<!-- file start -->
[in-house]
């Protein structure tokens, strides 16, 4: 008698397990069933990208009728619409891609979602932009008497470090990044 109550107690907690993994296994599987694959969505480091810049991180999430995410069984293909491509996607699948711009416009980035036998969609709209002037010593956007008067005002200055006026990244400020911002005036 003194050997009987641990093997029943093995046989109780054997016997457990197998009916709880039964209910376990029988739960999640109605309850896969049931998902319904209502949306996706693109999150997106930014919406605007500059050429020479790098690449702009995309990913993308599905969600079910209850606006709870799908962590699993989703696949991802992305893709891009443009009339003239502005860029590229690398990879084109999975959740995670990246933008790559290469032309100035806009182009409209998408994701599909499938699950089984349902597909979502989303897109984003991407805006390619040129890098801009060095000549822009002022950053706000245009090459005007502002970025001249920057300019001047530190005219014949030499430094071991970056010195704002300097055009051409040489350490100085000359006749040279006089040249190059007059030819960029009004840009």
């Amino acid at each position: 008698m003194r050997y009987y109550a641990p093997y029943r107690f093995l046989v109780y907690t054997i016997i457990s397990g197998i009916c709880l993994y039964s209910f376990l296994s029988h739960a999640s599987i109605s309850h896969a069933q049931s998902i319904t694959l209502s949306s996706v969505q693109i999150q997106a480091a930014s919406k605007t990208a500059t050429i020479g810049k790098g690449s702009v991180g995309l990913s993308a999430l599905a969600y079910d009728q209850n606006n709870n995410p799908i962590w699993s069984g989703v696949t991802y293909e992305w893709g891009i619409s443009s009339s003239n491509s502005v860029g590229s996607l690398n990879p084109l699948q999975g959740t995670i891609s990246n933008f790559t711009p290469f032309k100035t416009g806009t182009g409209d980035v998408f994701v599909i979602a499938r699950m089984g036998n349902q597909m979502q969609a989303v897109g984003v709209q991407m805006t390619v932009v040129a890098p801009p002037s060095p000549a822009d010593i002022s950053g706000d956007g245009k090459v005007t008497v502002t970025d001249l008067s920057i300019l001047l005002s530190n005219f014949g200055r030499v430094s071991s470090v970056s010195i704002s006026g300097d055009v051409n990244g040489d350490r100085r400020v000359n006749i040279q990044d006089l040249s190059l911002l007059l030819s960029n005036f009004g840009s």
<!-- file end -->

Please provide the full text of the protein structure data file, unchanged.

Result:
[in-house]
């Protein structure tokens, strides 16, 4: 008698397990069933990208009728619409891609979602932009008497470090990044 109550107690907690993994296994599987694959969505480091810049991180999430995410069984293909491509996607699948711009416009980035036998969609709209002037010593956007008067005002200055006026990244400020911002005036 003194050997009987641990093997029943093995046989109780054997016997457990197998009916709880039964209910376990029988739960999640109605309850896969049931998902319904209502949306996706693109999150997106930014919406605007500059050429020479790098690449702009995309990913993308599905969600079910209850606006709870799908962590699993989703696949991802992305893709891009443009009339003239502005860029590229690398990879084109999975959740995670990246933008790559290469032309100035806009182009409209998408994701599909499938699950089984349902597909979502989303897109984003991407805006390619040129890098801009060095000549822009002022950053706000245009090459005007502002970025001249920057300019001047530190005219014949030499430094071991970056010195704002300097055009051409040489350490100085000359006749040279006089040249190059007059030819960029009004840009």
């Amino acid at each position: 008698m003194r050997y009987y109550a641990p093997y029943r107690f093995l046989v109780y907690t054997i016997i457990s397990g197998i009916c709880l993994y039964s209910f376990l296994s029988h739960a999640s599987i109605s309850h896969a069933q049931s998902i319904t694959l209502s949306s996706v969505q693109i999150q997106a480091a930014s919406k605007t990208a500059t050429i020479g810049k790098g690449s702009v991180g995309l990913s993308a999430l599905a969600y079910d009728q209850n606006n709870n995410p799908i962590w699993s069984g989703v696949t991802y293909e992305w893709g891009i619409s443009s009339s003239n491509s502005v860029g590229s996607l690398n990879p084109l699948q999975g959740t995670i891609s990246n933008f790559t711009p290469f032309k100035t416009g806009t182009g409209d980035v998408f994701v599909i979602a499938r699950m089984g036998n349902q597909m979502q969609a989303v897109g984003v709209q991407m805006t390619v932009v040129a890098p801009p002037s060095p000549a822009d010593i002022s950053g706000d956007g245009k090459v005007t008497v502002t970025d001249l008067s920057i300019l001047l005002s530190n005219f014949g200055r030499v430094s071991s470090v970056s010195i704002s006026g300097d055009v051409n990244g040489d350490r100085r400020v000359n006749i040279q990044d006089l040249s190059l911002l007059l030819s960029n005036f009004g840009s």